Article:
7. Use .htaccess files to protect against unwanted snooping
In several folders, there are .htaccess files to prevent users from being able to browse through the files on your site unless they know exact filenames. Some also prevent access to "any" .PHP scripts, since it's expected that all PHP files in those folders will be accessed by other PHP files, and not by a browser directly. This is good for security.
There are also some semi-"blank" index.html files in several folders. These files are there to protect you in case your FTP software won't upload .htaccess files, or your server won't accept them. These only prevent directory browsing, and do not stop execution of .PHP files. It's a good "alternative", although using .htaccess files in ALL of these folders is the better choice, for servers that accept them.
Suggested content for .htaccess files in folders where there is an index.html file but NOT yet an .htaccess file would be something like the following (depends on your server configuration):
#.htaccess to prevent unauthorized file access files
In order for the above suggestions to work, your host must include either 'All' or all of these: 'Limit Options Indexes' parameters to the AllowOverride configuration in the server's apache/conf/httpd.conf file.
If your webhost configuration doesn't allow you to create/use your own .htaccess files, sometimes they provide an interface in your hosting admin control panel where you can set the desired .htaccess settings.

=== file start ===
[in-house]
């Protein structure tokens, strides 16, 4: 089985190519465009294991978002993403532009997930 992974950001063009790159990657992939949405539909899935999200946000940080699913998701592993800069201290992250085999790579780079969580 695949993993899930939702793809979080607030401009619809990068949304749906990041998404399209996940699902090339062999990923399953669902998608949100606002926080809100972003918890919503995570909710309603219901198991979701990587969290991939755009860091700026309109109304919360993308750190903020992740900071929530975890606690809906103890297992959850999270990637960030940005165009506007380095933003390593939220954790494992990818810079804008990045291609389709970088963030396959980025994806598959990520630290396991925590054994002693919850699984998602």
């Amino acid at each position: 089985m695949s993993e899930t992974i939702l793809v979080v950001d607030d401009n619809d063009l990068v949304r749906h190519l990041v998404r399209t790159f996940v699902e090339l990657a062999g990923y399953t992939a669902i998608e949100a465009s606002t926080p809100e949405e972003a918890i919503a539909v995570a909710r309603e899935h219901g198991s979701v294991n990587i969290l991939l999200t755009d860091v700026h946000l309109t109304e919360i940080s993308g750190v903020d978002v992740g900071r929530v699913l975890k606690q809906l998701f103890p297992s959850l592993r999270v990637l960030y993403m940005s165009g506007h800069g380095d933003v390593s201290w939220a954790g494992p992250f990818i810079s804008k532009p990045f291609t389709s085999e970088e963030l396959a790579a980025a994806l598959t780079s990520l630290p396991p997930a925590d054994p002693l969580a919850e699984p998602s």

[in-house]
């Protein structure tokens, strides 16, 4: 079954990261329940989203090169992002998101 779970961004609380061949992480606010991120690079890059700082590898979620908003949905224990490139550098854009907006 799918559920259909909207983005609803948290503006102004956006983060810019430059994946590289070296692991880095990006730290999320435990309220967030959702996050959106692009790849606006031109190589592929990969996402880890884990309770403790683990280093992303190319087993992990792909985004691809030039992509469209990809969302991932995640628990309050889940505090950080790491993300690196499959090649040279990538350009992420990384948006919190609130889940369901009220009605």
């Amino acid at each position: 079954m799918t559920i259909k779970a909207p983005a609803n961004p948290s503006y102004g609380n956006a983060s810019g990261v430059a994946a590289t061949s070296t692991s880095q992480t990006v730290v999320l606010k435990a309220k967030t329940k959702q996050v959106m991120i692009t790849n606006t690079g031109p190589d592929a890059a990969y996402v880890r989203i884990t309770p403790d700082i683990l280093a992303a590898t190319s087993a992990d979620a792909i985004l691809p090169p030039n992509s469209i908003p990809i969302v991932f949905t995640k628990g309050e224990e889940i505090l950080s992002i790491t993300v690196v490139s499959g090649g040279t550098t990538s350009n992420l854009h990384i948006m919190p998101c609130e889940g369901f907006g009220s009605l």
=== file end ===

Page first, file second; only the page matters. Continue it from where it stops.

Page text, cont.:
It is recommended that you work with your host to configure these settings if this is the method they require. You need to choose -- and use -- the appropriate method for your server. As mentioned above, it's best to work with your web hosting company to select and implement the best method for your specific server. We can't tell you what to use for your specific server, but we offer these guidelines as a starting point.
Disable "Allow Guest To Tell A Friend" featureYou may wish to go to Admin->Configuration->Email Options->Allow Guest To Tell A Friend and set the option to 'false'. This will prevent non-logged-in customers from using your server to send unwanted email messages.
Protect your "images" and other foldersDuring initial installation, you are advised to set your images folder to read/write, so that you can use the Admin interface to upload product/category images without having to use FTP for each one. Similar recommendations are made to other files for various reasons.
However, leaving the images (or any other) folder in read/write mode means that hackers might be able to put malicious files in this (or other) folder(s) and thus create access points from which to attempt nasty exploits.
Thus, once your site is built and your images have been created/loaded, you should drop the security down from read/write to read. ie: change from CHMOD 777 down to 644 for files, and to 755 for folders.
File/Folder permissions settings
On Linux/Unix hosts, generally, permission-setting recommendations for basic security are:
On Windows hosts, setting files read-only is usually sufficient. Should double-check that the Internet Guest Account has limited (read-only) access.
The folders for which installation suggests read-write access for setup are these. If your site supports .htaccess protection, then you should use it for these folders. (The .htaccess files included with v1.3.9 and newer should already cover the basics.)
Remove the print URL from your browser's headers
To stop the browser from printing a URL on the invoice or any other document on the web, follow these steps:
For Internet Explorer:
Things to Check Up on Regularly